— An Inquiry Into The Nature Of Peace And The Terms Of Its Perpetuation • Thorstein Veblen

... middle of the road, with a towel and a bathing-dress over her arm. He saw now that her sun-bonnet was of the colour of lavender, and against it her face, red and brown, was like an apple. She greeted him with her slow, sweet smile, and he noticed suddenly that her teeth were small and regular and very white. He wondered why they had ...
— Of Human Bondage • W. Somerset Maugham

... years of the Manhattan Project, work proceeded at a slow but steady pace. Significant technical problems had to be solved, and difficulties in the production of plutonium, particularly the inability to process large amounts, often frustrated the scientists. ...
— Project Trinity 1945-1946 • Carl Maag and Steve Rohrer

... and eaten together. The idea of Warren Lockwood being a lover grew upon Dorn. Of little things, of things seemingly unimportant and impersonal, the novelist talked as he would have liked to talk to Rachel—with a slow simplicity that caressed his subjects and said, "These are little things but we must be careful in handling them, for they're a part of life." And life was important. People were tremendously existent. Dorn, listening to the novelist, would watch his eyes that seemed to be always ...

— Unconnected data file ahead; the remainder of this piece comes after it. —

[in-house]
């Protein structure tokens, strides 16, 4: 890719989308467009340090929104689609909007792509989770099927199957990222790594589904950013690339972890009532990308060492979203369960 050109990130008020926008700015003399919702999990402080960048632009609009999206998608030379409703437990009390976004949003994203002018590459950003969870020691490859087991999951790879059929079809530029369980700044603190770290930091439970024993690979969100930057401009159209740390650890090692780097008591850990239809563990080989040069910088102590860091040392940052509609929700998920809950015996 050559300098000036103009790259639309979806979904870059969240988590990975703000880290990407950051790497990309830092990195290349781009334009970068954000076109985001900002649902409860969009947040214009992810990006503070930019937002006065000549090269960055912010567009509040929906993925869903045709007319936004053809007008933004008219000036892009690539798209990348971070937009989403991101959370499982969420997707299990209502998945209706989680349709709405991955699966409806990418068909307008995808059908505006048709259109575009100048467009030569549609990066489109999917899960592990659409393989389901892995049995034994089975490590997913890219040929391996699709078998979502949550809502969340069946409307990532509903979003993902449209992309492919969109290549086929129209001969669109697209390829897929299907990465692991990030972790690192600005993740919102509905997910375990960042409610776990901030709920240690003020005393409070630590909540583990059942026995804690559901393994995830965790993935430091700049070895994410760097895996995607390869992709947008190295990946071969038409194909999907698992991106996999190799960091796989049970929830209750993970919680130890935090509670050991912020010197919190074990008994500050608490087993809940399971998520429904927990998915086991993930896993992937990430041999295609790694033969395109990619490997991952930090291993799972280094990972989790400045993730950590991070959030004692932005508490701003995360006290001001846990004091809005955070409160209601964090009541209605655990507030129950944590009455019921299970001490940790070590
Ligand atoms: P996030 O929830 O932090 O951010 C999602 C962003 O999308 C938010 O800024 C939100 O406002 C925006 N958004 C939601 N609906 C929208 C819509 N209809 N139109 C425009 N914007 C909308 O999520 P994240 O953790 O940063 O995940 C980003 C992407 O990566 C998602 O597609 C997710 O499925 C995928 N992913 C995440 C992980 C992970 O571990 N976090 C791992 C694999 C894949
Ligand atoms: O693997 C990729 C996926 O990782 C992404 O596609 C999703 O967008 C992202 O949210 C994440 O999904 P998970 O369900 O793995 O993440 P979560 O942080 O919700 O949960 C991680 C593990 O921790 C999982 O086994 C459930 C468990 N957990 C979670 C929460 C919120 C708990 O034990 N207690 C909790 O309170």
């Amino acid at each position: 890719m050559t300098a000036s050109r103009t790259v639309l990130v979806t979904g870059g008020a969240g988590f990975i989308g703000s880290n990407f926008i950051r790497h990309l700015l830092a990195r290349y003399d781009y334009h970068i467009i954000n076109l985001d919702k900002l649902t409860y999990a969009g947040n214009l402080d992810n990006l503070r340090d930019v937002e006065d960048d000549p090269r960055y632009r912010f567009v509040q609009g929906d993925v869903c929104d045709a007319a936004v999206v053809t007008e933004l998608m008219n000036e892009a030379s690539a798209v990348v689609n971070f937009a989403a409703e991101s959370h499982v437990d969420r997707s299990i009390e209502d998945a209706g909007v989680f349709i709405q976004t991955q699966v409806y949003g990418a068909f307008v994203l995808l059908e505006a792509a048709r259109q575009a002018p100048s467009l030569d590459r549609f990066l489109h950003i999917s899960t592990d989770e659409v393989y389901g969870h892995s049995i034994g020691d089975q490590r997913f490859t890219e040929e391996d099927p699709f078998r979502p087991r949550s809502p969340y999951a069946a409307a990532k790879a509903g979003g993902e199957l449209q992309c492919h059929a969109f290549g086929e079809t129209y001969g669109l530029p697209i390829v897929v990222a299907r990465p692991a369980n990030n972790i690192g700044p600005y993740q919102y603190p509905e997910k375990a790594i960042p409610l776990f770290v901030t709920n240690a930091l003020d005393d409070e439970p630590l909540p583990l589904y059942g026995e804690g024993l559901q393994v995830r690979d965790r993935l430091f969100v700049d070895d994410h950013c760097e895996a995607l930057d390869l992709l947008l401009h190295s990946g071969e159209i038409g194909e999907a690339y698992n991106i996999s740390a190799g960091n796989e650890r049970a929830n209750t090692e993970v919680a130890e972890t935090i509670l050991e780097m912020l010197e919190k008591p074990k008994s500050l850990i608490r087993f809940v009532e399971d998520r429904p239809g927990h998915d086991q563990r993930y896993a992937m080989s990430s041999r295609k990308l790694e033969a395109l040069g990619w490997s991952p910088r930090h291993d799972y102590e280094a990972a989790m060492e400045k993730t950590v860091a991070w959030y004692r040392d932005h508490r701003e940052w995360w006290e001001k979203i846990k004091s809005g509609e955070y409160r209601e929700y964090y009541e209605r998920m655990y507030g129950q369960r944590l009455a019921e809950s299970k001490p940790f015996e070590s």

— Erik Dorn • Ben Hecht

... His slow march to and fro seemed to give him the very measure; as he paced and paced the distance it became the desert of his poverty; at the sight of which expanse moreover he could pretend to himself as little as before that the desert looked redeemable. ...